Gimme Your Answers (Prism Prize): An Interview w/ Chandler Levack and Jeremy Schaulin-Rioux, directors of Pup’s “Guilt Trip”

Pup
The Prism Prize is an award established to recognize the artistry of the modern music video in Canada. After watching hundreds of videos, a jury consisting of journalists, filmmakers, artists, and other members of the Canadian music and film industries voted for their favourite music video to win a Grand Prize of $5, 000.

With the Top 10 Best Canadian Music Videos of 2014 officially announced to the public, A Music Blog, Yea? were pleased when given the chance to interview the 2015 Prism Prize nominated filmmakers. In this interview, we speak with — Chandler Levack and Jeremy Schaulin-Rioux — directors of Pup’s Guilt Trip – to discuss their video’s highlights, favourite films, and dream collaborations. Read our interview below, and check out all of the other interviews here.

AMBY: Welcome to AMBY and congrats on being a Prism Prize nominee! Please explain to our readers how you first got into your industry.

Chandler: I was really into film in high school, I made short films and a documentary and worked at the Blockbuster Video. But when I went to university for Cinema Studies at the University of Toronto, it was a really rigorous theory-based program that kind of convinced that films were something to be studied, and not certainly made by me. I also started doing a lot of arts criticism and became a critic. It took a really great screenwriting class in my last year of school to convince me to apply for the Writer’s Lab at the Canadian Film Centre. A week before the program began, I shot a music video for this local artist Marker Starling that was inspired by John Cassavetes’ “Husbands.” It was such a fun experience and it taught me that I could put my education and background into practice and make films again. I met my collaborator Jeremy at the CFC – he edited the music video I shot and we started directing together. Since he comes from a hands-on DIY filmmaking background in Vancouver and I have this weird hoity-toity education in screenwriting/film criticism, I feel like we kind of make the perfect team.

Jeremy: Yeah, I sort of grew up making basketball mixtapes and skate videos and no-budget docs. I went to film school as well but basically skipped most classes to either be on set or in the editing lab. In that way Chandler & I ended up with pretty different but complimentary paths. We like to joke that our videos are basically Chandler setting up the most beautiful moment and then me trying to set it on fire.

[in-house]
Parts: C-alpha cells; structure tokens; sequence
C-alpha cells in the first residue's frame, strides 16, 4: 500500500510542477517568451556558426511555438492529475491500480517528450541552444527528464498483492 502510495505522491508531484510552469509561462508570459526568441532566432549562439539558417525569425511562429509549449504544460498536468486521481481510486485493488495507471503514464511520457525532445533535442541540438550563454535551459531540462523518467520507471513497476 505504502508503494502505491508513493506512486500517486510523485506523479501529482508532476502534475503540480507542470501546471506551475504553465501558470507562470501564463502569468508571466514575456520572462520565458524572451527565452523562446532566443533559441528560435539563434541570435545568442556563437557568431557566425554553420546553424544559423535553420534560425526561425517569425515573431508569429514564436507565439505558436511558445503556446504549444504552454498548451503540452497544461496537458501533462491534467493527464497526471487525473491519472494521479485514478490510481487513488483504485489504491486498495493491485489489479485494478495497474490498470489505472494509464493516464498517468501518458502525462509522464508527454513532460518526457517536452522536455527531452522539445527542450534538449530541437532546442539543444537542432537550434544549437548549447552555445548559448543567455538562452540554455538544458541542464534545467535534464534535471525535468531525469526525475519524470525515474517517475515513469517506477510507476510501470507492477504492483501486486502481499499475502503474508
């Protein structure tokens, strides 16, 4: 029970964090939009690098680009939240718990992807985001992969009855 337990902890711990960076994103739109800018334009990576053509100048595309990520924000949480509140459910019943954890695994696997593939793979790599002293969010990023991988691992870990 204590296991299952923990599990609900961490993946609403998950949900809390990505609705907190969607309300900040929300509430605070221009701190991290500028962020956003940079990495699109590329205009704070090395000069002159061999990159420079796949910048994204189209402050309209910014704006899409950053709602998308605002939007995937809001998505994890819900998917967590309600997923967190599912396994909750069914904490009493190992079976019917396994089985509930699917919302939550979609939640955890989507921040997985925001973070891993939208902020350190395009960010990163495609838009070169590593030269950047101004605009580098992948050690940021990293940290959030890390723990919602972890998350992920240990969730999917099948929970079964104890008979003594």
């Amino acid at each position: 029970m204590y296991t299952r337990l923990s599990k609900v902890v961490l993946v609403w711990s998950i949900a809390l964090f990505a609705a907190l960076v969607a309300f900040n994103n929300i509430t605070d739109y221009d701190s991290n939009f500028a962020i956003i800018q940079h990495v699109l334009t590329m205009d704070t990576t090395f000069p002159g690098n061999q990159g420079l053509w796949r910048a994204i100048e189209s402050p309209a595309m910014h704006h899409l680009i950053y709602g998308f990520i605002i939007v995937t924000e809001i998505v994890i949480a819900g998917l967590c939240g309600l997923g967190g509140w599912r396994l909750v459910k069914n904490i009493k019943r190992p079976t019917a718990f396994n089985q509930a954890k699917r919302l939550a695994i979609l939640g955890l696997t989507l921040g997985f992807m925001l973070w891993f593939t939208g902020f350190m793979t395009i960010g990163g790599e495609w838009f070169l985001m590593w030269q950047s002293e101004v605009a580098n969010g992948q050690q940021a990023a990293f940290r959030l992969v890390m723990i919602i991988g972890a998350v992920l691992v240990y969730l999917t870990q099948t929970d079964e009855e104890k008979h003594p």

AMBY: What inspired the story/concept told in your nominated video?

Chandler and Jeremy: We felt like the first video we did with PUP (for “Reservoir”) did a good job of working with and building on the legend of the band’s no-holds-barred live sets and with this one we wanted to keep expanding the mythology of this punk band that’s always on the road.  At the time we were making the video, all the members of PUP had recently quit their jobs and moved back in with their parents, so that they could commit completely to this punk band dream. We also knew that different members of the band had been playing together since they were all pretty young, with new guys joining over the years. We wanted to take those true details of a group of friends abandoning everything but their commitment to each other – this sort of band as a wolf-pack mentality that they have – and blow it out into a gnarly origin story . We were inspired by classic coming of age movies like “Stand By Me”, “Son Of Rambo” and “Over The Edge.” The guys in the band are really wild and cool people; once we started picturing what they were like as kids, the story started to come together.

AMBY: What was one of the highlights you had while creating the video?

Chandler: Working with our exceptionally young and talented cast, especially Finn Wolfhard who embodied the role of “Young Stefan” instantly. He came out with a shaved head and these ripped jeans, touting his prop razorblade around. We had “x’d” out the logo and I remember him telling the DP “all these X’s are for the cops I killed, the next one’s gonna be for the one who got my poppa!” Finn is like 11 years old but he can tell you about The Clash and is incredibly knowledgable about pop culture and film and music. He’s the coolest kid ever.